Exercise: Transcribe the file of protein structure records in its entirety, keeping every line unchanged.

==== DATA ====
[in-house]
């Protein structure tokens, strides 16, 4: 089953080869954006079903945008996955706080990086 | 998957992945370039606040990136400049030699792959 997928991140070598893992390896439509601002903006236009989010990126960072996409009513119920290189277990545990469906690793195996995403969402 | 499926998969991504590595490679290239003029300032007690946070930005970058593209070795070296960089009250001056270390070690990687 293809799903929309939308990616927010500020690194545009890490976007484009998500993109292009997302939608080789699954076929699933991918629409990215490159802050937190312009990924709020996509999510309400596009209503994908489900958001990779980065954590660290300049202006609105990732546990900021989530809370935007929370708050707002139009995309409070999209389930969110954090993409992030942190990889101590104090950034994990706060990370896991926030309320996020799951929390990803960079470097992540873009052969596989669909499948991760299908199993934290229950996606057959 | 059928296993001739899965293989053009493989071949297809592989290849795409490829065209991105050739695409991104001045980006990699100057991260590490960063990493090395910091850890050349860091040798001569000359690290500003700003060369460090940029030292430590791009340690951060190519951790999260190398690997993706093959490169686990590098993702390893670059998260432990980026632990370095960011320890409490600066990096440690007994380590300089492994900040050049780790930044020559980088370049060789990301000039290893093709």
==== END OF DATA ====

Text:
[in-house]
């Protein structure tokens, strides 16, 4: 089953080869954006079903945008996955706080990086 | 998957992945370039606040990136400049030699792959 997928991140070598893992390896439509601002903006236009989010990126960072996409009513119920290189277990545990469906690793195996995403969402 | 499926998969991504590595490679290239003029300032007690946070930005970058593209070795070296960089009250001056270390070690990687 293809799903929309939308990616927010500020690194545009890490976007484009998500993109292009997302939608080789699954076929699933991918629409990215490159802050937190312009990924709020996509999510309400596009209503994908489900958001990779980065954590660290300049202006609105990732546990900021989530809370935007929370708050707002139009995309409070999209389930969110954090993409992030942190990889101590104090950034994990706060990370896991926030309320996020799951929390990803960079470097992540873009052969596989669909499948991760299908199993934290229950996606057959 | 059928296993001739899965293989053009493989071949297809592989290849795409490829065209991105050739695409991104001045980006990699100057991260590490960063990493090395910091850890050349860091040798001569000359690290500003700003060369460090940029030292430590791009340690951060190519951790999260190398690997993706093959490169686990590098993702390893670059998260432990980026632990370095960011320890409490600066990096440690007994380590300089492994900040050049780790930044020559980088370049060789990301000039290893093709």